Many recommend petroleum-based grease, such as Vaseline and other lip balms. But this can shorten your mask’s life and harm the coral reef.

Instead, you can use natural products that do the same job or silicone grease on your mask. You can use alternative sealants with beeswax; this includes the likes of Burt’s Bees lip balm and other brands that are natural options to use as silicon grease.


Shaving your beard or moustache will eliminate the issue. If you’re clean-shaven, then you’re less likely to experience issues with your mask underwater, but why should you have to shave off your beard just to dive.

 But maybe you could compromise?

If you shave and trim your beard down, it will also mean less chance of a leaky mask. Look out for stray hairs on your upper lip, interfering with the silicone skirt of your mask.

Depending on your cultivating style, you may be able to shave the upper lip right below your nose.

Perfect Fit

Buying the right mask is important.

Getting a well-fitted mask will protect you from leaks, although it’s not guaranteed to stop leaks for bearded divers, it is a step you should take.

Everybody should ensure a good fit, one that suits the shape of your face and takes into account your beard or mustache.

Check out out different mask options, many divers I have spoken to often bring low profile mask choices as the perfect mask – look for a soft silicone skirt and an easy-to-fit mask to wear.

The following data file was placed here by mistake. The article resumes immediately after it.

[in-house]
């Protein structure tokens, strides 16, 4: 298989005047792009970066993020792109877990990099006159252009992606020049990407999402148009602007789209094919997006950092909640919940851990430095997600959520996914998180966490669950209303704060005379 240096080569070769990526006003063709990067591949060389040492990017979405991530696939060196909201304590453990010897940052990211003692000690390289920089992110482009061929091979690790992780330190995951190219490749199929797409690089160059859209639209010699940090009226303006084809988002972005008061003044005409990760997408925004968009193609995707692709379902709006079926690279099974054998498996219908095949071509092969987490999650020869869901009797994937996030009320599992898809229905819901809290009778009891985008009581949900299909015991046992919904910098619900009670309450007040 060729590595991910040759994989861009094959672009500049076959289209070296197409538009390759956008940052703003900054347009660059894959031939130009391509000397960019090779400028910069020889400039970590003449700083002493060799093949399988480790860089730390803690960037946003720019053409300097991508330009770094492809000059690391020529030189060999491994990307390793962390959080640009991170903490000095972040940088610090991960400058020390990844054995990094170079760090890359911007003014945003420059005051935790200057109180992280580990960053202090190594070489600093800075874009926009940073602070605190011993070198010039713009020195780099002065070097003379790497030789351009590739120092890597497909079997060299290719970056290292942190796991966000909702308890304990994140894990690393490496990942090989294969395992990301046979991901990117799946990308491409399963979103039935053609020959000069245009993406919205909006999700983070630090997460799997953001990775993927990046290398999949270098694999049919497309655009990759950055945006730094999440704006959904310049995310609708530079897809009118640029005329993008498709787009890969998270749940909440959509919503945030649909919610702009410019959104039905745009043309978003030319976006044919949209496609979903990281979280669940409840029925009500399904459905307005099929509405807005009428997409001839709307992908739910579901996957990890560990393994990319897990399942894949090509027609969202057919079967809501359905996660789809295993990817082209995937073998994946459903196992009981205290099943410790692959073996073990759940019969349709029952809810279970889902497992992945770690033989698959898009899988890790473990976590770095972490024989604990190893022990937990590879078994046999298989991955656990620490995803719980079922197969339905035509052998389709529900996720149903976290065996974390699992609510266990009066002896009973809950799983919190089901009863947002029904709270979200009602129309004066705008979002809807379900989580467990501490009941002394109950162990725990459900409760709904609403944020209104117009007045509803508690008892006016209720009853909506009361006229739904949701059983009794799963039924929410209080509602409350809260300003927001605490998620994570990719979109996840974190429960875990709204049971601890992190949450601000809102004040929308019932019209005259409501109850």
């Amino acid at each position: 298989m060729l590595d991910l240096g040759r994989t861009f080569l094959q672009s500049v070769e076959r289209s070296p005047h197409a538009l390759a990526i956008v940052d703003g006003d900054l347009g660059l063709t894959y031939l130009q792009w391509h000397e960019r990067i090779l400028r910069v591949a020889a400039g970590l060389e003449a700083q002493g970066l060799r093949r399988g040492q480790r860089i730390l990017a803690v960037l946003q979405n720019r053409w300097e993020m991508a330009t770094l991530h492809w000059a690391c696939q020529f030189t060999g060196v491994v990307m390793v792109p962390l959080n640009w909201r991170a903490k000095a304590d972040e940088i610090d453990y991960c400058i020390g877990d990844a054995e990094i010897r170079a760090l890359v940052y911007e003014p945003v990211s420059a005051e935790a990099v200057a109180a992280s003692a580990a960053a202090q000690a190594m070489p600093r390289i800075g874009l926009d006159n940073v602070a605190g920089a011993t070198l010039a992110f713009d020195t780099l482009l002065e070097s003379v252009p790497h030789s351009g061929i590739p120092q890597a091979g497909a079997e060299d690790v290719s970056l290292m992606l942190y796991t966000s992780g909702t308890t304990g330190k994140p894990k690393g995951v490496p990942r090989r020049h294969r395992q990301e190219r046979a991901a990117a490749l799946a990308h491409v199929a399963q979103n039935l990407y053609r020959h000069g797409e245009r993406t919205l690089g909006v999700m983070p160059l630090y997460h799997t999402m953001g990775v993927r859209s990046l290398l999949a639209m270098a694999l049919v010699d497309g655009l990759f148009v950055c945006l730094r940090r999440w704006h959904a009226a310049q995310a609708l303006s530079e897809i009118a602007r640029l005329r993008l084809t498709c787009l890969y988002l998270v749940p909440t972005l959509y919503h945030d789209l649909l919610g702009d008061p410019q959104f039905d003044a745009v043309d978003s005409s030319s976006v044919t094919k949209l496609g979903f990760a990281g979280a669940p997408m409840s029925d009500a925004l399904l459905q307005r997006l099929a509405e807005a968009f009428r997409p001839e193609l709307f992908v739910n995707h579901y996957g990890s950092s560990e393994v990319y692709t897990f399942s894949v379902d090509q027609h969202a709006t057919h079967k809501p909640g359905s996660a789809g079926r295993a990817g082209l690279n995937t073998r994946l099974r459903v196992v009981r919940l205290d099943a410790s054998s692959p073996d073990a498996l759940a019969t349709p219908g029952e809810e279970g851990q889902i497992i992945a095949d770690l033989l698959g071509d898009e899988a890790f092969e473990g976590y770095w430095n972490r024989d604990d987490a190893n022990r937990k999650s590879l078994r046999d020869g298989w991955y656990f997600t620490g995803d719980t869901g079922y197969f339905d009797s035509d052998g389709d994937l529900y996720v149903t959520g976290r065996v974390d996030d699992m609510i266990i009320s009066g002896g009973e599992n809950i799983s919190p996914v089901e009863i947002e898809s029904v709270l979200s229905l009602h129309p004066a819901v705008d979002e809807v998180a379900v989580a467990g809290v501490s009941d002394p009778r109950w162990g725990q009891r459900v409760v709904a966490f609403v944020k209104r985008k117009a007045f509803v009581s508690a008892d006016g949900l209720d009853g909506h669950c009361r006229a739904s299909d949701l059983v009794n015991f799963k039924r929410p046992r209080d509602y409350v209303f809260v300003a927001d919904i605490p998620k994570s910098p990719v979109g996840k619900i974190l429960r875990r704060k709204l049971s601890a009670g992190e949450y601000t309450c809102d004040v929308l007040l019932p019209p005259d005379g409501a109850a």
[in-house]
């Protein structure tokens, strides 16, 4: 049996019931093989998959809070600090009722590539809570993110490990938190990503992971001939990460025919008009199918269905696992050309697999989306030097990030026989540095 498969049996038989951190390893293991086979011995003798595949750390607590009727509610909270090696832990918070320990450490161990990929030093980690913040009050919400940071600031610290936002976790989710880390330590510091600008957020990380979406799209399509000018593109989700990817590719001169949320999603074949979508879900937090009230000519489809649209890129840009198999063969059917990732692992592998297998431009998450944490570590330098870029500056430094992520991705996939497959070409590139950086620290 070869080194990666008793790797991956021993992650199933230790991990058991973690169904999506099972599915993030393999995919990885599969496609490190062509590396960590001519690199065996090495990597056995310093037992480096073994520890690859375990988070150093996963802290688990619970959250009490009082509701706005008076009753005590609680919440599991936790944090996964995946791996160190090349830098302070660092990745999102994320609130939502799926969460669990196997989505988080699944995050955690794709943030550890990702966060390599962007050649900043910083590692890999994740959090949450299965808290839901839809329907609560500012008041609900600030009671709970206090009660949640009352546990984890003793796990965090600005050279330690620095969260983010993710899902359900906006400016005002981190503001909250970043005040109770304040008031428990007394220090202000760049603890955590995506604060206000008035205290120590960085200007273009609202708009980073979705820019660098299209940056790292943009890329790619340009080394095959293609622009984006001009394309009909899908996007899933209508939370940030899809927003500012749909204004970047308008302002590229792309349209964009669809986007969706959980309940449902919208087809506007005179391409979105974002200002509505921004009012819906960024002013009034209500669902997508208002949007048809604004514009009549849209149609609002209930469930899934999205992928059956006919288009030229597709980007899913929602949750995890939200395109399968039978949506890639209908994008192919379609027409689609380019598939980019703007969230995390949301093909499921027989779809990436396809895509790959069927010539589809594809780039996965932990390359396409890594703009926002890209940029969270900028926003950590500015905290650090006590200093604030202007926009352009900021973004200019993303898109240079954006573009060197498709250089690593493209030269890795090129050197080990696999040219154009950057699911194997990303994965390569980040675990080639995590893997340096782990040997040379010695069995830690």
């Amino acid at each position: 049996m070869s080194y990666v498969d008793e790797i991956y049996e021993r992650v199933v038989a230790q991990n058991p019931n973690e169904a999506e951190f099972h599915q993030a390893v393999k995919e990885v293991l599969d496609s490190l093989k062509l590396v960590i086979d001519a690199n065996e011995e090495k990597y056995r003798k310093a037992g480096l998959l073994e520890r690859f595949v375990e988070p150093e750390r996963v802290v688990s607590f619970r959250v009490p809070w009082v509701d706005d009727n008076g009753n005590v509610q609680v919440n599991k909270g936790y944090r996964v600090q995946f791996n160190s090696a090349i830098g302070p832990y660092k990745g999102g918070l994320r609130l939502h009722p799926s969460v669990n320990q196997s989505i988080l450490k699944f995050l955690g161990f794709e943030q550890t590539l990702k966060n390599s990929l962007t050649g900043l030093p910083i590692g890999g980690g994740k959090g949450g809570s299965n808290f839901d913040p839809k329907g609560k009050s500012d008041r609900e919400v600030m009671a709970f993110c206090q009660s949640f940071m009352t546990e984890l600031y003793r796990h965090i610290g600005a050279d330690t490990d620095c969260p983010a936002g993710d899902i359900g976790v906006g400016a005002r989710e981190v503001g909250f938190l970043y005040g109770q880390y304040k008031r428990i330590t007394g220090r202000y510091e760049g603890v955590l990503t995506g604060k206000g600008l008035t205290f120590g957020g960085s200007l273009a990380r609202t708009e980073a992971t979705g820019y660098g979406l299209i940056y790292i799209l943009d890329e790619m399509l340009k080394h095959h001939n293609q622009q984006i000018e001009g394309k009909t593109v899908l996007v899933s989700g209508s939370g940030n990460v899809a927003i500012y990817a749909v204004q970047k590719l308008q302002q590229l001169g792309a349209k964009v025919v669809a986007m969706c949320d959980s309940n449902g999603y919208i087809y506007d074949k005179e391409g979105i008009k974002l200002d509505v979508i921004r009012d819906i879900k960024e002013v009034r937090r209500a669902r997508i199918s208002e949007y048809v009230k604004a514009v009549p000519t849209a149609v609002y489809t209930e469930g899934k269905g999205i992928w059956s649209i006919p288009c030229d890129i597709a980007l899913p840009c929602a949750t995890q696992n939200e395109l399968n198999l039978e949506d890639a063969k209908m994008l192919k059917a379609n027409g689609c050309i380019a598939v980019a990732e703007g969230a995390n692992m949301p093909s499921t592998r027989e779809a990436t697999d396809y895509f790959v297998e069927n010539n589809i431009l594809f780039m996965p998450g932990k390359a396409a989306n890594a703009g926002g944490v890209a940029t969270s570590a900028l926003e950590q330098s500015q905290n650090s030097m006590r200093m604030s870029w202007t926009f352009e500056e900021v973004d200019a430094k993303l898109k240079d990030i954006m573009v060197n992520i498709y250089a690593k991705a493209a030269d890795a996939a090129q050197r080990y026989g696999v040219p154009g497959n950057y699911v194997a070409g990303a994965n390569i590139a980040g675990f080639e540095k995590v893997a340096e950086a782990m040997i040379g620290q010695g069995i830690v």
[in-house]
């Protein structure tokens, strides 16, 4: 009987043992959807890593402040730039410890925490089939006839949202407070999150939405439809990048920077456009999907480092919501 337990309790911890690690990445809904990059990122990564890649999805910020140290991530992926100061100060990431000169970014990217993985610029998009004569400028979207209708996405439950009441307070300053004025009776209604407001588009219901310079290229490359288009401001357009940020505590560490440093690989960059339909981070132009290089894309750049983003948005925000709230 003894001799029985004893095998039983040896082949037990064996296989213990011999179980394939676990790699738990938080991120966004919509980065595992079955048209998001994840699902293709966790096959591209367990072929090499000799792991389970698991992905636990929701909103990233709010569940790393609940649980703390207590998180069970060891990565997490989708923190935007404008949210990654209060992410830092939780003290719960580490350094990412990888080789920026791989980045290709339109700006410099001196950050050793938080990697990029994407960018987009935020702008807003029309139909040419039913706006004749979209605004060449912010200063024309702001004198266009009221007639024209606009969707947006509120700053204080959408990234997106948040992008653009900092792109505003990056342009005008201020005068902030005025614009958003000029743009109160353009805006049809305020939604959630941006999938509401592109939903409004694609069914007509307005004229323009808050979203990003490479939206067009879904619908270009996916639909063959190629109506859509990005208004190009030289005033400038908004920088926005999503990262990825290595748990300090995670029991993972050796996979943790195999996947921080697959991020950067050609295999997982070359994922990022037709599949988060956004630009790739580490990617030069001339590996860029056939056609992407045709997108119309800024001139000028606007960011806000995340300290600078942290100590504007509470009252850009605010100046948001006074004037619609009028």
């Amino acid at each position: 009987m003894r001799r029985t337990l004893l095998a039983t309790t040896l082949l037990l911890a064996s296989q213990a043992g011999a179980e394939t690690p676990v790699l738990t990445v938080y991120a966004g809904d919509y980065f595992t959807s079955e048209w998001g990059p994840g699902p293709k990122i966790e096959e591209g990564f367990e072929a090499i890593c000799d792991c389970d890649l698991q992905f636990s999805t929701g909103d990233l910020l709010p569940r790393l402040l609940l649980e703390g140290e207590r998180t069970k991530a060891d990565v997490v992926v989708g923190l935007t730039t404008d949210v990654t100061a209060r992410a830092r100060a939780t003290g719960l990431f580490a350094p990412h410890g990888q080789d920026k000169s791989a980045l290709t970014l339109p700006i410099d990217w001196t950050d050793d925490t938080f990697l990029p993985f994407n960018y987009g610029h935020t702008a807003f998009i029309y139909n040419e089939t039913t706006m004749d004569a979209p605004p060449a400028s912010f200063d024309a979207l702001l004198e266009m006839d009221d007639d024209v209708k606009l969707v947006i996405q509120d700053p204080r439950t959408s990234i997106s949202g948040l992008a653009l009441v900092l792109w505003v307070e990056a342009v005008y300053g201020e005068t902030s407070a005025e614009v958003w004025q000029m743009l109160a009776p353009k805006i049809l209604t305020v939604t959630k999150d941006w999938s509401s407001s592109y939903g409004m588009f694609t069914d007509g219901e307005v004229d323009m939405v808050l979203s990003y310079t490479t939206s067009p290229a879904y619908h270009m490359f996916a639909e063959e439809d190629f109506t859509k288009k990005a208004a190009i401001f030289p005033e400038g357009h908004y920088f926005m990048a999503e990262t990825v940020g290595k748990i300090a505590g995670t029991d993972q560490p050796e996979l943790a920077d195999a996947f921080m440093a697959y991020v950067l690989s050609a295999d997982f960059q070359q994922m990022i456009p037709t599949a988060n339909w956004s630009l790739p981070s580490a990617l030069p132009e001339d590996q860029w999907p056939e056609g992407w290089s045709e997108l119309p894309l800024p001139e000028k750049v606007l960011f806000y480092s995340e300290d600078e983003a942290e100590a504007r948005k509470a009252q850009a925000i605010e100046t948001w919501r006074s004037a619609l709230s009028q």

Full Face Mask

Full face snorkel masks and full face masks can prevent water seeping into your mask whilst snorkelling or scuba diving.

It’s not something that you should have to do, as I often see men with beards of big moustaches using normal masks but the full face snorkel masks and diving full face masks are one way of combating any worries of your beard ruining a dive.

The positive pressure from the mask helps seal properly.

Better Seal

When picking a mask, you will want the ideal fit for you – you will take into account your beard and the shape of your face, but there’s more to picking masks.

Try them on and check for comfort, you will also want a better seal. Find masks that are sealed properly and always check their reviews as well as trying them on in a local dive shop.

Best Masks for Beards & Moustaches

You can read my reviews on the following masks, all recommended by industry experts for those with beards.

With that said, you must try them for yourself; here are scuba masks for divers with moustaches.

  • Hollis M1

  • Atomic Aquatics Venom

  • Tusa Visio Pro

  • Scubapro Solo


You can scuba dive with a beard or moustache, but there are occasions when this can allow water to seep into your mask.

Don’t let this put you off, find the best mask for you, ensure it fits properly and use any products that could help lubricate your beard and aid the mask seal.

Other Recommended Article

Written by Katy

Thank you for reading. I started to share my passion for diving. I am an environmental educator, scientist and now an MSDT diver.

This platform has been made to create, connect and share my knowledge in the world of diving.

AS SEEN in DiveIn, Columbia & Women In Ocean Science

Leave a comment